How do you select the finalists for a short film competition when you have almost 2000 entries to choose from? That was the challenge facing Richard Moore, curator of the Short Cuts Film Festival.
A still from Michael Cusack's animated short, After All. Image: supplied.
The Short Cuts Film Festival in Melbourne is back for 2018 with a diverse and edgy program of short films from local and international filmmakers. But how do you select just 18 films to be shown in one program from a field of almost two thousand entries?
‘It’s ultimately about putting together a program that showcases the best work and has something for everyone,’ said Richard Moore, whose background includes directing the Melbourne and Brisbane International Film Festivals and curating the film program at the Melbourne Festival. ‘The overarching sentiment is that it has to be an evening of entertainment for the audience.’
The final line-up features drama, humour, documentary and animation in a smorgasbord of styles and genres, with films ranging in length from one minute to 14 minutes. (Short Cuts limits entries to films of 15 minutes or less.)
The shortest film on the program, Crooked, is a delightful story about an elderly couple in a remote Romanian village who care for a chicken with a crooked beak. The longest, Locker Room, by Melbourne director Greta Nash, highlights the adolescent challenges of dealing with bullying and social media, themes that Moore said were popular with many younger filmmakers.
Moore is thrilled that this year’s Festival attracted a total of 1,987 entries, a substantial increase on the 700 they received last year. He made the first cut, compiling a ‘long shortlist’, and then the final selections were made by a panel.
‘This is our third year, so people are getting to know that we’re on the international short film landscape,’ said Moore. With no entry fee and submissions made easy through the well-known Film Freeway portal, Short Cuts is attractive to both emerging and established filmmakers.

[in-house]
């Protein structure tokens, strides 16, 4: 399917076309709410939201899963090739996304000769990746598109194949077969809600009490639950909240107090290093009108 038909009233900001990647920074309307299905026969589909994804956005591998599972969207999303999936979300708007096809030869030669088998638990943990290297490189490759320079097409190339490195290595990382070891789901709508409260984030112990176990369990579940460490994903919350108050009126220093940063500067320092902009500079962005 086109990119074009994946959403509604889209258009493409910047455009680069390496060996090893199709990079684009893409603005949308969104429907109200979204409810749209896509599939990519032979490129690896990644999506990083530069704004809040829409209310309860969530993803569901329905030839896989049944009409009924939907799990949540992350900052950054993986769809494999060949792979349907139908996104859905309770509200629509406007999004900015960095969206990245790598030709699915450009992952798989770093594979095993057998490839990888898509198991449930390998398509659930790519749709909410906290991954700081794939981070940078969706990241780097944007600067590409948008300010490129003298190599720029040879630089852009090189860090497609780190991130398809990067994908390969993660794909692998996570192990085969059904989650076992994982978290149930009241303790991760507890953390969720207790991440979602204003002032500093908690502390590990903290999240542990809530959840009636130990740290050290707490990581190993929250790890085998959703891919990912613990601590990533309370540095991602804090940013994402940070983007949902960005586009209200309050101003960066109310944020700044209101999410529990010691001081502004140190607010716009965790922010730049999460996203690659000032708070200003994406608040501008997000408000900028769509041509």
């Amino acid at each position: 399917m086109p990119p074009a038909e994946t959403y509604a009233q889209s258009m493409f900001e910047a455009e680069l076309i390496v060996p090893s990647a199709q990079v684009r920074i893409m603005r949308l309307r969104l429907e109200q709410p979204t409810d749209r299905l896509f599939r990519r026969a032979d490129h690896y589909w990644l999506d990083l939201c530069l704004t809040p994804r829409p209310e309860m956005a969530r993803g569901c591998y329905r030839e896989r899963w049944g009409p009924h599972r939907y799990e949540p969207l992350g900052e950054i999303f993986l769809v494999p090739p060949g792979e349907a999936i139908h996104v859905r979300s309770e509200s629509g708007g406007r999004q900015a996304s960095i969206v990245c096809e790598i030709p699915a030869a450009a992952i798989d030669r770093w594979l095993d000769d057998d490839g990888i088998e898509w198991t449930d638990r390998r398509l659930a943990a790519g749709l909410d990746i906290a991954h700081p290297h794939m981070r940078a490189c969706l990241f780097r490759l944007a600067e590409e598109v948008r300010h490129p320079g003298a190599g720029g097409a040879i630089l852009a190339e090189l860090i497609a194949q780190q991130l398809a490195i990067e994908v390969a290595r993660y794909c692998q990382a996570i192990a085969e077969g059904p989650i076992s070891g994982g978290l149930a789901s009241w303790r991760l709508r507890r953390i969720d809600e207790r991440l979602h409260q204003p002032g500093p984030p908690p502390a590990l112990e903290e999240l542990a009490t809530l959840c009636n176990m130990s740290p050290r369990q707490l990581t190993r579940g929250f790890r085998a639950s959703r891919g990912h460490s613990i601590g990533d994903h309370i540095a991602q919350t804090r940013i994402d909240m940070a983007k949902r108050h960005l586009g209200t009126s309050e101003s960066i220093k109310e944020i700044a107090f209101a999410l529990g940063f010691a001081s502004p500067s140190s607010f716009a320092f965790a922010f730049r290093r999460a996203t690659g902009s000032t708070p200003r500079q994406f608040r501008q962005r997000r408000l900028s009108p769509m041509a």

‘The fact that we had submissions from countries as far flung as Nepal, Iran, Romania, and Latvia is all testament to the increasing profile of Short Cuts as a film destination.’
And there is no denying that the short film format is enjoying an unprecedented popularity at the moment. The price of cameras has come down remarkably in recent years as the capability of the technology has increased. And with sophisticated smartphones you don’t even need a camera to be a filmmaker. As Moore said, ‘everyone wants to be in the movies.’
Among the 18 shorts in this year’s Short Cuts program is After All, a touching 13-minute animation from director Michael Cusack of the acclaimed ANIFEX studio in Adelaide. Depicting a man remembering past conversations while clearing out his childhood home, After All explores the truism that when all is said and done, all we are left with are memories. The film was recently screened in Edinburgh as part of the annual Made in South Australia showcase.
Another animation, Lost Property Office, by Melbourne director Daniel Agdag, features his superbly detailed and intricate cardboard sculptures, exhibited in leading galleries here and overseas.
Many Melburnians know and love The Caravan Music Club, one of the finest live music venues in Australia in its heyday. Closing the Caravan is a documentary from Chris Franklin that reveals Peter Foley's inspiration for creating The Caravan Club and tells the behind-the-scenes story of why it faced closure at the height of its success.
The international entries include Exist, a beautiful film depicting the everyday life of an Iranian woman who does what she must to support her child. This is a gentle work, told with simplicity, about the struggle to survive.
Another international entrant, Who Plays Othello, is an engaging Italian film about staging one of the Bard’s great works with a cast of unlikely actors.
The Short Cuts Film Festival is presented by the City of Greater Dandenong, and is designed to celebrate the arts, community life and creative storytelling in Melbourne’s south-eastern suburbs. The program screens on Saturday 23 June in Dandenong’s Drum Theatre. The evening will be hosted by Richard Moore and will include the announcement of the winning films, with a top prize of $3000. The winner of the People’s Choice Award, judged by the audience, will take home $500.
There is also a new initiative this year, the Shorter Cuts Film Festival, for young filmmakers in the local area.
‘Part of my personal motivation for being involved is to encourage young people to get involved. We actively engaged with the local school and colleges to get behind the new Festival,’ said Moore.
Visit shortcutsfilmfestival.com.au for film and screening details. Tickets are $10 and available via drumtheatre.com.au.
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